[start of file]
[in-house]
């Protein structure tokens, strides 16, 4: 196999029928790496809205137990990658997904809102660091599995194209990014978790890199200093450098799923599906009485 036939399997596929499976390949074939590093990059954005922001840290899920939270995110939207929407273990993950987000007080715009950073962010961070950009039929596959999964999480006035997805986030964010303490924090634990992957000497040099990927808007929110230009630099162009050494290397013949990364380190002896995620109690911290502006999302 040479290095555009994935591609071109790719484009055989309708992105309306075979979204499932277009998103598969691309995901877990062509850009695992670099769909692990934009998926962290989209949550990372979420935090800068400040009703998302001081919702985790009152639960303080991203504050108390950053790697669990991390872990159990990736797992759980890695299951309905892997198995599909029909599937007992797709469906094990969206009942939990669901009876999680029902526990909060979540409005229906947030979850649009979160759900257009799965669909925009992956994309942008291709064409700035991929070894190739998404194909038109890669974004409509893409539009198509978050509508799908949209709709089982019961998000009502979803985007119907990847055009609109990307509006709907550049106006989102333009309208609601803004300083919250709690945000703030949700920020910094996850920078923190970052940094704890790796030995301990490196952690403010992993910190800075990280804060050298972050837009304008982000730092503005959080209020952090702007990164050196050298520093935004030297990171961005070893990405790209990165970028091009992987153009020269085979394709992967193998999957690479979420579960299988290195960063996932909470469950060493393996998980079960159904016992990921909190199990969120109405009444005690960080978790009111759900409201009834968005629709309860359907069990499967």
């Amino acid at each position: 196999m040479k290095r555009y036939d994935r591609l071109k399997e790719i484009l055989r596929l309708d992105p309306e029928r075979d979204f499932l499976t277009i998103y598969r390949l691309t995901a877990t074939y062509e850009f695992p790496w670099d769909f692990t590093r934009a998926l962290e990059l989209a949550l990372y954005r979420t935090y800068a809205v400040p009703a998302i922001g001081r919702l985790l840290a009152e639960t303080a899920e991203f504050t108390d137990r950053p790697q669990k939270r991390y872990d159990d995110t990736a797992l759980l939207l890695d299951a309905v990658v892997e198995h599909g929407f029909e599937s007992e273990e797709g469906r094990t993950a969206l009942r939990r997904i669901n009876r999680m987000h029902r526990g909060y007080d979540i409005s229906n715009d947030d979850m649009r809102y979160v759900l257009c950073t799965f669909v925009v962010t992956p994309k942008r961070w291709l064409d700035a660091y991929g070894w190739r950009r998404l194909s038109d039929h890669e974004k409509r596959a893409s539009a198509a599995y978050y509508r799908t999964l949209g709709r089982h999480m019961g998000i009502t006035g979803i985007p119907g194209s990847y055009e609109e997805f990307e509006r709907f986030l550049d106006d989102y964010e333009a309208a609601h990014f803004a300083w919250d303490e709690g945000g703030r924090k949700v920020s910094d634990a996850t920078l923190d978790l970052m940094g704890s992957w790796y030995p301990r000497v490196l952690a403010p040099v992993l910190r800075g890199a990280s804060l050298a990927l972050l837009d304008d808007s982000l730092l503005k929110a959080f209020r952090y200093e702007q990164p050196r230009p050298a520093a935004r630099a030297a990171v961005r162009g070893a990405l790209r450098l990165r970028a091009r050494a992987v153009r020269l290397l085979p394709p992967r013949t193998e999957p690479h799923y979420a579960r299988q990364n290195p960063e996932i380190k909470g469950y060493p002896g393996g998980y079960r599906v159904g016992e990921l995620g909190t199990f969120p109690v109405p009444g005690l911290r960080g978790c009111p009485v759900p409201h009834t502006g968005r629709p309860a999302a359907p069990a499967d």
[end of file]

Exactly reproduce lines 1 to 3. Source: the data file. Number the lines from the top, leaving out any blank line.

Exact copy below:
[in-house]
């Protein structure tokens, strides 16, 4: 196999029928790496809205137990990658997904809102660091599995194209990014978790890199200093450098799923599906009485 036939399997596929499976390949074939590093990059954005922001840290899920939270995110939207929407273990993950987000007080715009950073962010961070950009039929596959999964999480006035997805986030964010303490924090634990992957000497040099990927808007929110230009630099162009050494290397013949990364380190002896995620109690911290502006999302 040479290095555009994935591609071109790719484009055989309708992105309306075979979204499932277009998103598969691309995901877990062509850009695992670099769909692990934009998926962290989209949550990372979420935090800068400040009703998302001081919702985790009152639960303080991203504050108390950053790697669990991390872990159990990736797992759980890695299951309905892997198995599909029909599937007992797709469906094990969206009942939990669901009876999680029902526990909060979540409005229906947030979850649009979160759900257009799965669909925009992956994309942008291709064409700035991929070894190739998404194909038109890669974004409509893409539009198509978050509508799908949209709709089982019961998000009502979803985007119907990847055009609109990307509006709907550049106006989102333009309208609601803004300083919250709690945000703030949700920020910094996850920078923190970052940094704890790796030995301990490196952690403010992993910190800075990280804060050298972050837009304008982000730092503005959080209020952090702007990164050196050298520093935004030297990171961005070893990405790209990165970028091009992987153009020269085979394709992967193998999957690479979420579960299988290195960063996932909470469950060493393996998980079960159904016992990921909190199990969120109405009444005690960080978790009111759900409201009834968005629709309860359907069990499967």
């Amino acid at each position: 196999m040479k290095r555009y036939d994935r591609l071109k399997e790719i484009l055989r596929l309708d992105p309306e029928r075979d979204f499932l499976t277009i998103y598969r390949l691309t995901a877990t074939y062509e850009f695992p790496w670099d769909f692990t590093r934009a998926l962290e990059l989209a949550l990372y954005r979420t935090y800068a809205v400040p009703a998302i922001g001081r919702l985790l840290a009152e639960t303080a899920e991203f504050t108390d137990r950053p790697q669990k939270r991390y872990d159990d995110t990736a797992l759980l939207l890695d299951a309905v990658v892997e198995h599909g929407f029909e599937s007992e273990e797709g469906r094990t993950a969206l009942r939990r997904i669901n009876r999680m987000h029902r526990g909060y007080d979540i409005s229906n715009d947030d979850m649009r809102y979160v759900l257009c950073t799965f669909v925009v962010t992956p994309k942008r961070w291709l064409d700035a660091y991929g070894w190739r950009r998404l194909s038109d039929h890669e974004k409509r596959a893409s539009a198509a599995y978050y509508r799908t999964l949209g709709r089982h999480m019961g998000i009502t006035g979803i985007p119907g194209s990847y055009e609109e997805f990307e509006r709907f986030l550049d106006d989102y964010e333009a309208a609601h990014f803004a300083w919250d303490e709690g945000g703030r924090k949700v920020s910094d634990a996850t920078l923190d978790l970052m940094g704890s992957w790796y030995p301990r000497v490196l952690a403010p040099v992993l910190r800075g890199a990280s804060l050298a990927l972050l837009d304008d808007s982000l730092l503005k929110a959080f209020r952090y200093e702007q990164p050196r230009p050298a520093a935004r630099a030297a990171v961005r162009g070893a990405l790209r450098l990165r970028a091009r050494a992987v153009r020269l290397l085979p394709p992967r013949t193998e999957p690479h799923y979420a579960r299988q990364n290195p960063e996932i380190k909470g469950y060493p002896g393996g998980y079960r599906v159904g016992e990921l995620g909190t199990f969120p109690v109405p009444g005690l911290r960080g978790c009111p009485v759900p409201h009834t502006g968005r629709p309860a999302a359907p069990a499967d």